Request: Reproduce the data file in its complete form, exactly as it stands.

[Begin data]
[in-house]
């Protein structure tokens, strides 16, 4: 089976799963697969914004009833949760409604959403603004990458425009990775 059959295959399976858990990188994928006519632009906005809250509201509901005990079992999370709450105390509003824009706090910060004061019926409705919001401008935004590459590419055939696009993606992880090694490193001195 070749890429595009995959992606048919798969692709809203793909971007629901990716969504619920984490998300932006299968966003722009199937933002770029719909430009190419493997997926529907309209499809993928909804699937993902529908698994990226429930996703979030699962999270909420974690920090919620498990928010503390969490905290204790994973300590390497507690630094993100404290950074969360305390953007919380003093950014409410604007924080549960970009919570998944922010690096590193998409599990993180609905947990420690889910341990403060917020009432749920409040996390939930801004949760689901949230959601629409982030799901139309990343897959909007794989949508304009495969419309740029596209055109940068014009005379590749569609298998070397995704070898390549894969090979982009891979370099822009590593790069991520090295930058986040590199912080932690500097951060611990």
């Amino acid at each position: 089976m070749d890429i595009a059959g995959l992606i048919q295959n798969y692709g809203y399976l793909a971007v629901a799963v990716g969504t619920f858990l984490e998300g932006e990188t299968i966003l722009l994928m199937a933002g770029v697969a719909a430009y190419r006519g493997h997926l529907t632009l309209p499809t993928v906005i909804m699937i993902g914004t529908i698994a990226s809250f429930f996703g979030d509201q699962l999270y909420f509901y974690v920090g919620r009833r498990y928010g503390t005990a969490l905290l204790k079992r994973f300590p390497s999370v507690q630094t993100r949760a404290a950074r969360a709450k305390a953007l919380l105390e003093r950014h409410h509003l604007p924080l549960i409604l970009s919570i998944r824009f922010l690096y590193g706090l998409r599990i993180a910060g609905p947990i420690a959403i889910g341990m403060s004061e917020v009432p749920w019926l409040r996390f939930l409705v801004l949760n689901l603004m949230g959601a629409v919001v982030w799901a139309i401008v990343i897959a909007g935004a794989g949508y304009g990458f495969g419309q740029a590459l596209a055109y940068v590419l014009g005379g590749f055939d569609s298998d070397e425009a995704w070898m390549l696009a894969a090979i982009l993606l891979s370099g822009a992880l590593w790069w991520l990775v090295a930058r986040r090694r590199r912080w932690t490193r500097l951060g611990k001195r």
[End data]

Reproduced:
[in-house]
């Protein structure tokens, strides 16, 4: 089976799963697969914004009833949760409604959403603004990458425009990775 059959295959399976858990990188994928006519632009906005809250509201509901005990079992999370709450105390509003824009706090910060004061019926409705919001401008935004590459590419055939696009993606992880090694490193001195 070749890429595009995959992606048919798969692709809203793909971007629901990716969504619920984490998300932006299968966003722009199937933002770029719909430009190419493997997926529907309209499809993928909804699937993902529908698994990226429930996703979030699962999270909420974690920090919620498990928010503390969490905290204790994973300590390497507690630094993100404290950074969360305390953007919380003093950014409410604007924080549960970009919570998944922010690096590193998409599990993180609905947990420690889910341990403060917020009432749920409040996390939930801004949760689901949230959601629409982030799901139309990343897959909007794989949508304009495969419309740029596209055109940068014009005379590749569609298998070397995704070898390549894969090979982009891979370099822009590593790069991520090295930058986040590199912080932690500097951060611990």
């Amino acid at each position: 089976m070749d890429i595009a059959g995959l992606i048919q295959n798969y692709g809203y399976l793909a971007v629901a799963v990716g969504t619920f858990l984490e998300g932006e990188t299968i966003l722009l994928m199937a933002g770029v697969a719909a430009y190419r006519g493997h997926l529907t632009l309209p499809t993928v906005i909804m699937i993902g914004t529908i698994a990226s809250f429930f996703g979030d509201q699962l999270y909420f509901y974690v920090g919620r009833r498990y928010g503390t005990a969490l905290l204790k079992r994973f300590p390497s999370v507690q630094t993100r949760a404290a950074r969360a709450k305390a953007l919380l105390e003093r950014h409410h509003l604007p924080l549960i409604l970009s919570i998944r824009f922010l690096y590193g706090l998409r599990i993180a910060g609905p947990i420690a959403i889910g341990m403060s004061e917020v009432p749920w019926l409040r996390f939930l409705v801004l949760n689901l603004m949230g959601a629409v919001v982030w799901a139309i401008v990343i897959a909007g935004a794989g949508y304009g990458f495969g419309q740029a590459l596209a055109y940068v590419l014009g005379g590749f055939d569609s298998d070397e425009a995704w070898m390549l696009a894969a090979i982009l993606l891979s370099g822009a992880l590593w790069w991520l990775v090295a930058r986040r090694r590199r912080w932690t490193r500097l951060g611990k001195r």